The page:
Monday Musings....If You Can Wait and Not Be Tired By Waiting


In 1895, British author Rudyard Kipling penned his famous poem "If". Instructional in nature, his words serve as both a compass and a time piece.


Kipling postulates that life will take your mind in all kinds of directions. There will be changes and challenges, often revolving around the people in your life. Many situations will feel unfair or unjust. And it may feel like you're perpetually waiting for it all to make sense. Days and months and years may go by and the battle rages on.


Life is all about waiting. You wait for your baby to be born – if you haven't had the experience, just ask a woman who's overdue, what it's like to wait. Once the child is born, you wait for them to walk and talk, then mature, and eventually leave the nest. You wait for other things too, like standing in line at the grocery store, or waiting for the train. You've tried to speed things up by ordering items online or taking an Uber, but you still have to wait. you just ordered to speed up the waiting. Every Day involves some kind of wait.


With mental health, the waiting is even more apparent. You wait to see how long the symptoms will go on. You wait for doctor’s appointments. You wait for a diagnosis... for medication to work... for the symptoms to subside... and you wait fearing those symptoms are going to come back. The Day drags on into the darkness of night, as sleep evades and dawn breaks.


Rudyard Kipling understood well the burden that seems too heavy to bear at times, and like a good parent, he wanted to help his child build a mental fortress to face the Enemy from without and within,and so he wrote:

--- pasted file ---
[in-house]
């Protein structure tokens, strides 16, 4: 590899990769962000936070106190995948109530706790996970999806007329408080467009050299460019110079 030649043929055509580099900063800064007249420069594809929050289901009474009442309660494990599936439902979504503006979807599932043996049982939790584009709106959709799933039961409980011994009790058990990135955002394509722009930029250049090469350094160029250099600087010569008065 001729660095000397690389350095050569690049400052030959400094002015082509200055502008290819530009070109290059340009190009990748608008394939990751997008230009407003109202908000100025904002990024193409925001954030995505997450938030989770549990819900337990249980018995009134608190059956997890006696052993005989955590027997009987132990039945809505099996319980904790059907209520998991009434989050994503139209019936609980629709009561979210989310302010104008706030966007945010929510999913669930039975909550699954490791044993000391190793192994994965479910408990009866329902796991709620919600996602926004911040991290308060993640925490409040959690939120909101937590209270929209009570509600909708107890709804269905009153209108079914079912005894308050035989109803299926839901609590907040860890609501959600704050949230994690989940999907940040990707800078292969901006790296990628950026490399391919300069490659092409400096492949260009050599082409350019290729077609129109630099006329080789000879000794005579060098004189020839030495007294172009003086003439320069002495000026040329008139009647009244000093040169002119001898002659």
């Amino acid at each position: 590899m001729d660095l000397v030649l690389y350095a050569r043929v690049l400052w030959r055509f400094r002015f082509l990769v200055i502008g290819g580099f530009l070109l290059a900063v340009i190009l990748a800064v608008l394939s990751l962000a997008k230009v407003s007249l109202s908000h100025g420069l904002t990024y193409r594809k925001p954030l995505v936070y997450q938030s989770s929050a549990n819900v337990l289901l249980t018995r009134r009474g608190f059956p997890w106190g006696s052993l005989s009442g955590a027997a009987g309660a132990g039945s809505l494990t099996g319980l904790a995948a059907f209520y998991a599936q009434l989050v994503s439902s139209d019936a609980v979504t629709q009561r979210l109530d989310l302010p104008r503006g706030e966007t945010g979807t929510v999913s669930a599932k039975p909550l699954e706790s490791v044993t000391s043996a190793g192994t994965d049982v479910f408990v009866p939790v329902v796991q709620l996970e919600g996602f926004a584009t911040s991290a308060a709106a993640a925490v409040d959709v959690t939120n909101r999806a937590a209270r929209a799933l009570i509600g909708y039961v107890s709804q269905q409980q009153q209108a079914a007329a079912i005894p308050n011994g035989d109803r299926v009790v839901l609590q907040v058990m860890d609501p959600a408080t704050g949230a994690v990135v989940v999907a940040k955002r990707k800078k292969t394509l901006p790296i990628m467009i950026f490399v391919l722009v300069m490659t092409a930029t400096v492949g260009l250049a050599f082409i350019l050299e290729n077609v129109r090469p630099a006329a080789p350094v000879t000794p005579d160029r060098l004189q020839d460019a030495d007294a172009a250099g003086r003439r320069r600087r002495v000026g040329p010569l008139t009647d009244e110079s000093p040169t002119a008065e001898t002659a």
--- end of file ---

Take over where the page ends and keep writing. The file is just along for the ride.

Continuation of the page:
If you can keep your head when all about you Are losing theirs and blaming it on you; If you can trust yourself when all men doubt you, But make allowance for their doubting too; If you can wait and not be tired by waiting, Or being lied about, don't deal in lies, Or being hated, don't give way to hating, And yet don't look too good, nor talk too wise


Kipling is giving you a primer on how to deal with the difficult people that are sure to come your way at some point. He remarks that the world is full of liars, haters, doubters, and those who like to deflect the blame. Some of you feel like you are a target for these people, and it's hard not to stoop to their level and retaliate. Kipling knows that may be your default so he begins with the foundational exercise: " to keep your head when all about you are losing theirs" . Your mental health will be affected by these people, if you let them. Don't counterattack with the same tactic as the oppressor. Stand firm. Know your truth. Wait it out. Seize the Day.


Kipling continues:

If you can dream, and not make dreams your master; If you can think, and not make thoughts your aim; If you can meet with Triumph and Disaster And treat those two imposters just the same; If you can bear to hear the truth you've spoken Twisted by knaves to make a trap for fools, Or watch the things you gave your life to, broken, And stoop and build 'em up with worn-out tools